- Ehrlichiosis – bacterial infection transmitted through tick bites which kills white blood cells of the host.
- Avian and Swine Flu – both types of influenza are caused by the Influenza A virus, and have the infected exhibit the typical influenza symptoms of fever, headaches, malaise, runny nose, sore throat, muscle ache, with more intense respiratory discomfort with or without diarrhea.
- Creutzfeldt-Jakob Disease – human variant of the mad cow disease, where the neural degeneration of the brain and spinal cord takes place.
- Shingles – viral infection of the skin, characterized by appearance of dermal blisters and painful rashes.
- Smallpox – a viral disease infecting the small blood vessels located under the skin, leading to dermal rashes and appearance of fluid-filled blisters in the later stages.
- Botulism – bacteria induced muscular paralysis which starts with the face and spreads to the limbs and other organs. Infection usually occurs from consuming contaminated food or contamination of open wounds.
- Dengue – a viral disease caused by the dengue virus which is transmitted from the bite of carrier mosquitoes. The symptoms are similar to those of malaria.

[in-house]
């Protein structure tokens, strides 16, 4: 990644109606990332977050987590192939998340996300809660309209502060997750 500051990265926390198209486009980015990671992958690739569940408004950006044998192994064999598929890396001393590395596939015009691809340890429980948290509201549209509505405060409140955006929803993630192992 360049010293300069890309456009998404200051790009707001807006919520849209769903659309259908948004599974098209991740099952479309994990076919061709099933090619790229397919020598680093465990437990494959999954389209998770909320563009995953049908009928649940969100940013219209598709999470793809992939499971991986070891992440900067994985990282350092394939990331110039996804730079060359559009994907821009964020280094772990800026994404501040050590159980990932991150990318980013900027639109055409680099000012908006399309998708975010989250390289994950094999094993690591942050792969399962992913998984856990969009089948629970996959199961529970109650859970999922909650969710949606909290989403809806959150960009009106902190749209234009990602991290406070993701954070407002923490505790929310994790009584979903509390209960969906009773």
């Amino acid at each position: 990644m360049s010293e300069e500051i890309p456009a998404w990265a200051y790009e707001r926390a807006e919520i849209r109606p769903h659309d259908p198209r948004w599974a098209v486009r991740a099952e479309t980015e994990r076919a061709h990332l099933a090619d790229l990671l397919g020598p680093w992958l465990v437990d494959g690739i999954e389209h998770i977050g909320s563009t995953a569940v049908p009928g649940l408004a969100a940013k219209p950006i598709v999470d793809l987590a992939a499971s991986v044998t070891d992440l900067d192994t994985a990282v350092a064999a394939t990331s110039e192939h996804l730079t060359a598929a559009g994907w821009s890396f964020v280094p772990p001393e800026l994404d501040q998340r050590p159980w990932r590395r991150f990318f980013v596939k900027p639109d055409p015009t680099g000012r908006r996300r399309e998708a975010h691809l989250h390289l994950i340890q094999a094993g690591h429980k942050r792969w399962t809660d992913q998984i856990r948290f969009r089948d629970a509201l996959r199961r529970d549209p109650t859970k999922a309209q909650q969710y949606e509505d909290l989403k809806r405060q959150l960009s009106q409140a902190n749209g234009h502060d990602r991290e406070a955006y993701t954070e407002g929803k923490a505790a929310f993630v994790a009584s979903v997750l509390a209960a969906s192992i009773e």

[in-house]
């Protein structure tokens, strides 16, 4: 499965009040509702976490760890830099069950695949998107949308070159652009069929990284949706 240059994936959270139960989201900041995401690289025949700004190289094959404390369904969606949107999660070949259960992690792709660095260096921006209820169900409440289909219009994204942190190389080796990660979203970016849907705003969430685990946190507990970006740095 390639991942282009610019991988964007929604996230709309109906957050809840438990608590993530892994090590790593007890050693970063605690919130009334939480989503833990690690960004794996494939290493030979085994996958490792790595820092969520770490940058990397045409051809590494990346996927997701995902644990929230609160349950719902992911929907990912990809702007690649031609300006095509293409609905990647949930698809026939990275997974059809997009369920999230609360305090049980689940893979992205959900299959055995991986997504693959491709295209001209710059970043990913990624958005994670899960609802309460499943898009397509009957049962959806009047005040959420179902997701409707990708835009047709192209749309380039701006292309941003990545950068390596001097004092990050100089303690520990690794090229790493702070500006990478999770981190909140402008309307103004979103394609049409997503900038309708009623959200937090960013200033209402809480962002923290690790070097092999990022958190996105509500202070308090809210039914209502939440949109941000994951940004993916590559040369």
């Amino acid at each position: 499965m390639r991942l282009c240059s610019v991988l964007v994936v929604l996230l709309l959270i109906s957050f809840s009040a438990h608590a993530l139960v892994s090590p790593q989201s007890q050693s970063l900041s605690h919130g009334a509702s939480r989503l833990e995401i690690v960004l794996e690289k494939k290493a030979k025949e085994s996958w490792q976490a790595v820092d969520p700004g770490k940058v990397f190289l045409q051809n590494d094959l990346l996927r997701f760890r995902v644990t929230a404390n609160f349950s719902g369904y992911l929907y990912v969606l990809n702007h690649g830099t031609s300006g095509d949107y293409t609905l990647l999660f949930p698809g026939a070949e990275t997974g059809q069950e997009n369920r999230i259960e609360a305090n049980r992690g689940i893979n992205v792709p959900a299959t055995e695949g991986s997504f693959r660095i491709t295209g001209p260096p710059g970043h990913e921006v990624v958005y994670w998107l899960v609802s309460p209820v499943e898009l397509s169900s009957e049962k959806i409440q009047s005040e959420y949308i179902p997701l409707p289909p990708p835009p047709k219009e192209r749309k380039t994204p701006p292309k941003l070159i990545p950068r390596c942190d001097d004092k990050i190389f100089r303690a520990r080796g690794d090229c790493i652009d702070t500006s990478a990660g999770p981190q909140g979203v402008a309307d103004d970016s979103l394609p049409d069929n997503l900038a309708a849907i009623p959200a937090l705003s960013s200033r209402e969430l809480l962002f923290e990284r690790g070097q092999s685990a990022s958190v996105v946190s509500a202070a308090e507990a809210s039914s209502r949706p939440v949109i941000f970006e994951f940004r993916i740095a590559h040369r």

Wondering why HIV/AIDS didn’t make it to this list? Well, the first officially recorded case of HIV/AIDS dates back to the year 1959. Although at that time, the pathogen was misdiagnosed, later tests on preserved tissues of the subject tested positive for HIV. So you see, it’s not so much of a New Age disease, as many make it out to be!
Of all the above mentioned and other infectious diseases, the spots for the top 10 emerging infectious diseases go to anthrax, tularemia, dengue fever, Lyme disease, SARS, prion triggered diseases (such as Creutzfeldt-Jakob disease and bovine spongiform encephalopathy), Hepatitis, E. Coli, Influenza-A infections and tuberculosis. Besides these, owing to growing resistance to various antibiotics (due to extensive administration to livestock reared for food), infections caused by Strep and Staph bacteria are going on an upward trend on the emerging infectious diseases curve.